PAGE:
As many of you are examining your culture this year, I wanted to offer you some broader perspective of what your company culture might look and feel like to your teams, and offer some very intentional ways to continue to develop your team culture into what you want to be. First, let’s cover a few principles to keep in mind when it comes to culture.
- EVERY organization of every size has a culture. It naturally exists, whether you are aware of it or not or whether you are doing anything about it or not. We must first come to terms with the fact that the question is not “if” you have a culture, but “what” that culture looks like.
- Every type of culture has some pros and cons. Just like as individuals, we cannot be all things to all people. The key is to have awareness of what type of culture your organization has, and then choose how you want to lean into your strengths or mitigate where you are getting stuck. No type is good or bad, better or worse.
- Leadership of the organization plays a large role into how the culture shows up. When you think of what type of culture your company has, think bigger picture in the overall sense, not just for your immediate business unit. Every organization will have elements of all culture types (and leaders with varying styles), but tend to have a primary culture type.
Here we have simplified styles into four culture types. Have fun, and hopefully this will provide you with some ideas and introspection about where to go next to cultivate your company culture with intention.
Here is one of the four culture types that we are focusing on today.
Achievement cultures are often very results-oriented with a drive to be the best. They often love to be competitive and move quickly to set trends. Achievement cultures often have a more direct or firm communication style, often to support quick decisions and taking quick action. Accomplishments are often celebrated and opportunities are presented based on merit and goal achievement.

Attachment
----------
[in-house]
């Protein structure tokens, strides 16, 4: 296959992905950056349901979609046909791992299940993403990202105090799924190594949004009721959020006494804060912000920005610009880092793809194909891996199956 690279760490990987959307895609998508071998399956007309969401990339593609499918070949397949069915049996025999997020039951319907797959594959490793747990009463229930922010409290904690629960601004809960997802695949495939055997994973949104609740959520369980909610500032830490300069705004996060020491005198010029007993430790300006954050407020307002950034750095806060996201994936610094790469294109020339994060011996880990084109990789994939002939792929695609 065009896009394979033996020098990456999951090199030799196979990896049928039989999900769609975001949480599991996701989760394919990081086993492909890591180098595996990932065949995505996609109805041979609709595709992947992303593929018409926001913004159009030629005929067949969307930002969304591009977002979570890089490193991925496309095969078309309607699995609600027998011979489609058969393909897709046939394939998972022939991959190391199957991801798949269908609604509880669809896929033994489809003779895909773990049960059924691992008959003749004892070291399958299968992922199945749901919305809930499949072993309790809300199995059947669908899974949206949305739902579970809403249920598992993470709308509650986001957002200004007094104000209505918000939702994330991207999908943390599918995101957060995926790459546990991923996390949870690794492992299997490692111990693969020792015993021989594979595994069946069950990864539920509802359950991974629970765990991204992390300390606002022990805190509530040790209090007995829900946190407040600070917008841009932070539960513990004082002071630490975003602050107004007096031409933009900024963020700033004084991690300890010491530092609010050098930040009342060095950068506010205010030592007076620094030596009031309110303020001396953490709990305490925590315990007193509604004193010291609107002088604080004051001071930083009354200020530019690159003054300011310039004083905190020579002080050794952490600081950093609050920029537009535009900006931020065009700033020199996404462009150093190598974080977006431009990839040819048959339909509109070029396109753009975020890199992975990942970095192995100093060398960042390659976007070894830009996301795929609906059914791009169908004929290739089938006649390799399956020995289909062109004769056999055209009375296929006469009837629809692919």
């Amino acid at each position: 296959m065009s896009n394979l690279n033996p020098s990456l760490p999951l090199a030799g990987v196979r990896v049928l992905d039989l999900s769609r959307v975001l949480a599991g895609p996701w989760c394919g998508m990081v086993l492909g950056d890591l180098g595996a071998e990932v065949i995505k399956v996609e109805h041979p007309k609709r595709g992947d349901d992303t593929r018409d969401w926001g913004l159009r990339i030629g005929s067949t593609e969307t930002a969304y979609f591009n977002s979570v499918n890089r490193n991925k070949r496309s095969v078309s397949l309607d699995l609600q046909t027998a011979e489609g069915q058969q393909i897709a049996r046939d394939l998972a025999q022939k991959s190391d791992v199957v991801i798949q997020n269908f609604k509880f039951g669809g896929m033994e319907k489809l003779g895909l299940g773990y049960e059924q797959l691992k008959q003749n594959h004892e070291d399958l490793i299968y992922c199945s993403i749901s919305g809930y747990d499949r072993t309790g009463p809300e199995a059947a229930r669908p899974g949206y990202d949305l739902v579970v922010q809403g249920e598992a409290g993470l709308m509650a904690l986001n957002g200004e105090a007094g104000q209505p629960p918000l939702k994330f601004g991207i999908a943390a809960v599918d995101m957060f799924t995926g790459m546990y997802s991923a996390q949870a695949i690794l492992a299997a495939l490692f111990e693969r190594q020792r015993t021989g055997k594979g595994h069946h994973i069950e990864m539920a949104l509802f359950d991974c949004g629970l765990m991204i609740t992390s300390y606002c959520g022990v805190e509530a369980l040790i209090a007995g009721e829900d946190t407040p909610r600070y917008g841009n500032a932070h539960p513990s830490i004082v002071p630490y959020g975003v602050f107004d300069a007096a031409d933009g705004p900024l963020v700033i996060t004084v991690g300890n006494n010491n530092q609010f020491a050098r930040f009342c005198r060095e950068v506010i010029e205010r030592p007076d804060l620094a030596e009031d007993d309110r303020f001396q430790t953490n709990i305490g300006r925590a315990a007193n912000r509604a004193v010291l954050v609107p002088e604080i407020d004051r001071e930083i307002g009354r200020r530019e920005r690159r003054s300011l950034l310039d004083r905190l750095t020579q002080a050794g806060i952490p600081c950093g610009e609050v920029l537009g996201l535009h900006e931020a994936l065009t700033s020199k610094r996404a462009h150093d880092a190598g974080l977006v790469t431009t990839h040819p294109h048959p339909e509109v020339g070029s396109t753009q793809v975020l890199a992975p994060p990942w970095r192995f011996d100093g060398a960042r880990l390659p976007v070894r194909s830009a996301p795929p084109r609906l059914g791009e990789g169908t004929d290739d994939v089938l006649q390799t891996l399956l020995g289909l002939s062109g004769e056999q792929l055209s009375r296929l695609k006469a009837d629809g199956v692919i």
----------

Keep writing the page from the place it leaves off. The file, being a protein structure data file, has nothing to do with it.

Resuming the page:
Some of the benefits of an Achievement culture include:
- An exciting and engaging environment
- Less wasted time in decision making or action
- Opportunities are often available on merit or accomplishment
- Continuously raising the bar for excellence
- Often working alongside other high-performing coworkers
An Achievement culture might be getting stuck in these traps:
- Overwhelming less aggressive personalities
- Taking unnecessary risks or making hasty decisions with insufficient analysis
- Discouraging teamwork or group accomplishment
- Seeming inconsiderate of people’s feelings or human-ness, leading to burnout
If this sounds like your culture, here are a few things you might try to overcome roadblocks:
- Agree upon ways to communicate that allows for well-vetted decisions and the inclusion of input from all personality types
- Asking for feedback from employees and acting on it to stay grounded in the people, ensuring how you do things is as valued as the accomplishment
Enjoy these links to articles that will help you to:
- Improve the “how” and “what” of communication
- Balance out your high-performance culture
- Practice ways to slow down and improve listening
Looking for some solutions to help your team?
- Try the Managing Your Energy keynote to help leaders manage their energy to prevent burnout
- For a more in-depth solution, check out the Culture Clinic program
Thanks for checking out our culture types and resources! Interested in seeing the other types? Check them out here:
Watch for my upcoming posts on these cultures:
About the author:
Katie Rasoul is the Chief Awesome Officer for Team Awesome, a leadership coaching and culture consulting firm. She is a TEDx speaker alumna, author of the best-selling book, Hidden Brilliance: A High-Achieving Introvert’s Guide to Self-Discovery, Leadership and Playing Big, and co-host of The Life and Leadership Podcast.